At the end of the fifth century Rome and Veii grappled in a mortal struggle and after a long siege Veii fell in 396. In this contest Veii received little help from Etruria. A federal council of the Etruscans is said to have met, but it did little and abandoned Veii to its fate; the excuse that the Gauls were becoming a pressing danger is sometimes put forward, but more probably lack of national sentiment explains Veii’s isolation. Even the neighbouring Caere refused help and maintained a benevolent neutrality towards Rome. Tarquinii indeed is said to have raided Roman territory in 397, but it was elsewhere that Veii found substantial support. Two cities, Capena near Mt Soracte, and Falerii further up the Tiber valley, which were racially Latin but politically Etruscan, anticipated Rome’s northern advance and rallied to Veii’s cause in 402; Falerii had also helped Fidenae earlier. Traditionally the Romans besieged Veii for ten years with varying fortunes until in 396 M. Furius Camillus was appointed dictator; with his appearance a series of strange portents and stratagems enliven the narrative. When it was reported by the Delphic oracle that Veii would not fall until the waters of the Alban Lake, which had risen abnormally high, had been drained, the Romans at once set about draining the Lake. Camillus then drove a tunnel under Veii and the Roman sappers heard the King of Veii, who was sacrificing to Juno in the temple above their heads, say that whoever should offer the sacrifice would have the victory; breaking through, the Romans offered the sacrifice and thus Veii fell. But Camillus, who was accused of keeping back part of the spoil, withdrew from Rome in exile. Much of the story is to be rejected, but the traditional date of Veii’s fall is probably roughly right. The ten years’ siege, though suspiciously like the ten years’ siege of Troy, may be correct. A very important innovation was made during the war in the introduction of pay for the yeoman soldiers; this marks the first stage in the transformation of a citizen militia into a professional army. Its connection with the siege of Veii lends probability to the length of the siege and suggests that this was the first time that the army, which was used to short summer campaigns, had to keep the field the whole year round. The critical tunnelling under Veii, a stratagem which is also attributed to the attack on Fidenae in 435, is improbable in view of the city’s precipitous position; it may have been suggested by local drainage systems or by the draining of the Alban Lake, if this was roughly contemporary. A memorial of the war survived into later times: Camillus had vowed a tithe of the booty to Delphi, so that a golden bowl was sent there and placed in the Treasury of the Massiliotes.12
The capture of Veii, which was facilitated by Rome’s possession of Fidenae as an operational base, marks an important stage in Rome’s external advance. The captured land was annexed and soon afterwards was formed into four new rustic tribes. This not only made Rome the largest city in Latium, but also increased her military strength since the Roman army was recruited from men who held property; further, it gave great impetus to the democratic movement, as much of the land was made available for the plebs. Rome quickly came to terms with Veii’s allies, Capena and Falerii (395 and 394). These towns were not taken over, since Capena was not at first included in one of the new tribes and Falerii survived to challenge Rome later.13 The Romans secured their northern frontier by advancing further and reaching some agreement with Sutrium and Nepete, which Livy describes as the very gateway of Etruria: ‘velut claustra inde portaeque’. Latin colonies were soon settled at these two towns, though the exact dates are uncertain; Sutrium was perhaps colonized after the fall of Veii and Nepete some ten years later. Rome thus shared her conquest with her allies to whom she allotted the northern towns; she herself kept the ager Veiens which marched with the ager Romanus. Her northern horizon now reached the Ciminian Hills, and Etruria lay open to attack.14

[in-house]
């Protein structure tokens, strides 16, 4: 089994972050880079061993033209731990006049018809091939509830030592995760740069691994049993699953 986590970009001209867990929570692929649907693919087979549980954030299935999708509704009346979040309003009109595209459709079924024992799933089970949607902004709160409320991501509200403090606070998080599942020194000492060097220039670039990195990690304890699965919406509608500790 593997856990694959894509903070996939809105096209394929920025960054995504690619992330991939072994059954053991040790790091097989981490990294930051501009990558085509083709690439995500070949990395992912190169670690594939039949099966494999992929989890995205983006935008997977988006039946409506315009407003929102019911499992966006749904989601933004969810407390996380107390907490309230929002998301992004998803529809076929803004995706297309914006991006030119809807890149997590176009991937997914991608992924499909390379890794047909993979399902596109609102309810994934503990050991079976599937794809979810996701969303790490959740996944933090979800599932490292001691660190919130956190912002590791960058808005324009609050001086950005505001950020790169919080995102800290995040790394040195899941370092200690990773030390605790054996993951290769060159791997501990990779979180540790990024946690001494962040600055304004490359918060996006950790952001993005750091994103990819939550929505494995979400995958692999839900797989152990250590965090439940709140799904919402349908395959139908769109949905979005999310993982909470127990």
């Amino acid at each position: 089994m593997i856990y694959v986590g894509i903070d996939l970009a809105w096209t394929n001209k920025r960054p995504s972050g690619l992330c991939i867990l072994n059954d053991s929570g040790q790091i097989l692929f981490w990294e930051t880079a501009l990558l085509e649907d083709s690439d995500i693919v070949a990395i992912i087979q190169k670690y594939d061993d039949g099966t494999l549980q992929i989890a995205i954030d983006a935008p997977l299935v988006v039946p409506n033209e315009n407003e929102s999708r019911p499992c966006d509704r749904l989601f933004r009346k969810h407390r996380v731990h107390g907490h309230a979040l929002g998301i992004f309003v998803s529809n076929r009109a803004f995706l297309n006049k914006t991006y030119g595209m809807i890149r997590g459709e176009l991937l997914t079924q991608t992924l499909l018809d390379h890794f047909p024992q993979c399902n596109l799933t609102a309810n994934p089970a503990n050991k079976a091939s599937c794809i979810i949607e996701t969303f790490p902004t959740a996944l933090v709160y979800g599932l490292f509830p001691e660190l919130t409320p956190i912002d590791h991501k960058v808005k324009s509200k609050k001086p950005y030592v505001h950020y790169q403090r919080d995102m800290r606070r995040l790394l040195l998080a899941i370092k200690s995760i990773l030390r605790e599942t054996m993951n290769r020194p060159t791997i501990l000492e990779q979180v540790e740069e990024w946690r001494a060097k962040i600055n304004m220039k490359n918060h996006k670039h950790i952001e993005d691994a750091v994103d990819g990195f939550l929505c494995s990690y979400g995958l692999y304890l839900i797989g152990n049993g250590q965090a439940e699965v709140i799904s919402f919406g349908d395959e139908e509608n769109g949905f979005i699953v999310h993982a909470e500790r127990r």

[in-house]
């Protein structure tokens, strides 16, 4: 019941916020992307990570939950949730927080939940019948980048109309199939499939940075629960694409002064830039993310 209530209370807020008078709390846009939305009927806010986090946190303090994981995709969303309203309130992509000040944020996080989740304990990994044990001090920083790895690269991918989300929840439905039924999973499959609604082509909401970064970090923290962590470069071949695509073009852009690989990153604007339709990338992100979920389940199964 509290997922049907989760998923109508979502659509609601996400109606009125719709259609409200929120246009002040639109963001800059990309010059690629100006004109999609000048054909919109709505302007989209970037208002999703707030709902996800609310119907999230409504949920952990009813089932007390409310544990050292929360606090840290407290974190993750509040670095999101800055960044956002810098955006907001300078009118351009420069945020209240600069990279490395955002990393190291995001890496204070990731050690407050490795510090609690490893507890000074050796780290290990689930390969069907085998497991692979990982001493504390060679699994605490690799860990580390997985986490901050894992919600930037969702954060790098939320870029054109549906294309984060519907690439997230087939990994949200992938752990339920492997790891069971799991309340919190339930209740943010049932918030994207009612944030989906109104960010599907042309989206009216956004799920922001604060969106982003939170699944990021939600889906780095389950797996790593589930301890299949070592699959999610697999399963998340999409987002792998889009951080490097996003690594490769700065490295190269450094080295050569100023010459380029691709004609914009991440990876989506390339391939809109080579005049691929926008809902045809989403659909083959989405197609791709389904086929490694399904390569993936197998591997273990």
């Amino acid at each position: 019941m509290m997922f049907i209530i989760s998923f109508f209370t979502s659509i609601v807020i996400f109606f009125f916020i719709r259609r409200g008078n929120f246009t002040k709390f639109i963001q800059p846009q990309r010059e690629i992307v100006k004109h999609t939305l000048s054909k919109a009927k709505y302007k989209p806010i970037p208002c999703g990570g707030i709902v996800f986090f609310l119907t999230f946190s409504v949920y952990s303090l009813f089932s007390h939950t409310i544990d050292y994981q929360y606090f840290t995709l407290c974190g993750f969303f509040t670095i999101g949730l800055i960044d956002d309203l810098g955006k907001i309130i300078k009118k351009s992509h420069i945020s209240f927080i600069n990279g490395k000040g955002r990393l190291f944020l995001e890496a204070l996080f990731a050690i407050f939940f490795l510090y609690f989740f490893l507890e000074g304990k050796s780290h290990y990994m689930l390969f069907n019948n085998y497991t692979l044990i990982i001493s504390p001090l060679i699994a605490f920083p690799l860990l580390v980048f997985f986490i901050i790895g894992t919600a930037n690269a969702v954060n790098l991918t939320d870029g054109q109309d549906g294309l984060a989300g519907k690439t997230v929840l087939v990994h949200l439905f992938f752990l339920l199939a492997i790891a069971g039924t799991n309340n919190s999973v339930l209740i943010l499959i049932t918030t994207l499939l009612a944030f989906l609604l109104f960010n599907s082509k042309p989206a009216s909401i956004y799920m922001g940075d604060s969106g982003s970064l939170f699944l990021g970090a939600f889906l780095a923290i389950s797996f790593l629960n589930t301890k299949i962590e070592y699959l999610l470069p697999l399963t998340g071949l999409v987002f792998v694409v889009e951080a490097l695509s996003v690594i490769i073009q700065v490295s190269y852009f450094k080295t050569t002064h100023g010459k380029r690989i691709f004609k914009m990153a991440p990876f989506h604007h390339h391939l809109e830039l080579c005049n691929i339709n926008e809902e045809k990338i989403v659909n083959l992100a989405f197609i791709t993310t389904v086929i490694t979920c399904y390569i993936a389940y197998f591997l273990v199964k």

The century had been one of territorial conquest for both Rome and the Latins, but it also witnessed a gradual change in their relations. In the early decades conquered territory had been used for Latin colonies, such as Signia and Norba; these became full members of the Latin League and comprised citizens from any of the League cities or Rome. But the Romans and Hernici soon became discontented, since all the benefits fell to the League alone, and many of their citizens would hesitate to sacrifice rights at Rome or Anagnia merely to become members of a Latin colony. So they began to claim some of the conquered district for themselves; for instance, Rome earmarked some land near the Algidus, and the Hernici kept Ferentinum. But these acquisitions of Rome, even including the Veientane territory, were easily eclipsed by the later conquests of the League when it obtained Circeii, Velitrae, Antium, Satricum and Anxur, in addition to Sutrium and Nepete, which had been ceded to, if not colonized by, the Latins before the Gallic invasion. In extent the Latin League had won more than Rome, perhaps a third as much again; but it was at a grave disadvantage. Whereas the Roman territory was a compact mass, the Latin possessions were scattered and often separated by Roman property. In these circumstances the Latins found common action difficult, so that a profound change came over the League. Rome almost unconsciously assumed the leadership. A city in distress would turn more readily to the united and ready forces of Rome than to the disunited Latins; and the Romans would often call on the Latins to supply their contingents without waiting to summon a federal council. Gradually the arrangement for an alternating military command and the meetings at the Ferentine Spring fell into disuse. The initiative passed to Rome and the equal alliance collapsed. The Latin League was further weakened by some of the new colonies; in some a large proportion of the settlers might be Roman citizens, mindful of their origin, others included Volscian states which were forced into the League and would hardly live at peace with their neighbours. Rome, on the other hand, increased in strength when any Latins migrated thither and sought citizenship. In short, by a century of hard defensive fighting Rome had nearly doubled her own territory and had extended her horizon to the Ciminian Hills in the north and Anxur in the south; she dominated, if she did not yet lead, the Latin League; the moment was ripe for the Latins to make one last bid for independence. But suddenly the storm-cloudsswept down past the Ciminian Hills and there burst upon Rome the tempest of the Gallic invasion.15